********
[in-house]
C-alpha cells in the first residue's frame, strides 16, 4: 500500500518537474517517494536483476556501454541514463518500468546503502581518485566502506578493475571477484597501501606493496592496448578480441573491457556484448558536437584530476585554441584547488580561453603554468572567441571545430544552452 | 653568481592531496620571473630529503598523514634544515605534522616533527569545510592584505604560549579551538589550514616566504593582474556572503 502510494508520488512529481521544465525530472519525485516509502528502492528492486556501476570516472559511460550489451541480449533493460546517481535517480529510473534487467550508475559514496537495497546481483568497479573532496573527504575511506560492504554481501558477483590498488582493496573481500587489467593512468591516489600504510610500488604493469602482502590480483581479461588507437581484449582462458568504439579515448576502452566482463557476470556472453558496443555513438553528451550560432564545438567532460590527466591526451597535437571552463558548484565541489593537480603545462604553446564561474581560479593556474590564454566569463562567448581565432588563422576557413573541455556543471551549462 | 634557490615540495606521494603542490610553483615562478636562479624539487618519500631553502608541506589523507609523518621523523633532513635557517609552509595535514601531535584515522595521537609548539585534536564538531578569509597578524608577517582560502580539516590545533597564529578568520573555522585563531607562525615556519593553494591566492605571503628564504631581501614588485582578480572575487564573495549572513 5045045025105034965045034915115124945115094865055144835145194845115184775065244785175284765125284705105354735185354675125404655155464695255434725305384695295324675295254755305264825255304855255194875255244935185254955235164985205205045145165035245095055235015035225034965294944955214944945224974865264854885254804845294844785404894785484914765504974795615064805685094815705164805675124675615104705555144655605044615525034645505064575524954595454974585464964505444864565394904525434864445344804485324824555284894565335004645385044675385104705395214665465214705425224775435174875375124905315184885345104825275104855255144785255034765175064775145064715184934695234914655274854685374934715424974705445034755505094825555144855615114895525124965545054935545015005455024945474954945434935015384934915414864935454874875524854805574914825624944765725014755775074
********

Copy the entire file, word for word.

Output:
[in-house]
C-alpha cells in the first residue's frame, strides 16, 4: 500500500518537474517517494536483476556501454541514463518500468546503502581518485566502506578493475571477484597501501606493496592496448578480441573491457556484448558536437584530476585554441584547488580561453603554468572567441571545430544552452 | 653568481592531496620571473630529503598523514634544515605534522616533527569545510592584505604560549579551538589550514616566504593582474556572503 502510494508520488512529481521544465525530472519525485516509502528502492528492486556501476570516472559511460550489451541480449533493460546517481535517480529510473534487467550508475559514496537495497546481483568497479573532496573527504575511506560492504554481501558477483590498488582493496573481500587489467593512468591516489600504510610500488604493469602482502590480483581479461588507437581484449582462458568504439579515448576502452566482463557476470556472453558496443555513438553528451550560432564545438567532460590527466591526451597535437571552463558548484565541489593537480603545462604553446564561474581560479593556474590564454566569463562567448581565432588563422576557413573541455556543471551549462 | 634557490615540495606521494603542490610553483615562478636562479624539487618519500631553502608541506589523507609523518621523523633532513635557517609552509595535514601531535584515522595521537609548539585534536564538531578569509597578524608577517582560502580539516590545533597564529578568520573555522585563531607562525615556519593553494591566492605571503628564504631581501614588485582578480572575487564573495549572513 5045045025105034965045034915115124945115094865055144835145194845115184775065244785175284765125284705105354735185354675125404655155464695255434725305384695295324675295254755305264825255304855255194875255244935185254955235164985205205045145165035245095055235015035225034965294944955214944945224974865264854885254804845294844785404894785484914765504974795615064805685094815705164805675124675615104705555144655605044615525034645505064575524954595454974585464964505444864565394904525434864445344804485324824555284894565335004645385044675385104705395214665465214705425224775435174875375124905315184885345104825275104855255144785255034765175064775145064715184934695234914655274854685374934715424974705445034755505094825555144855615114895525124965545054935545015005455024945474954945434935015384934915414864935454874875524854805574914825624944765725014755775074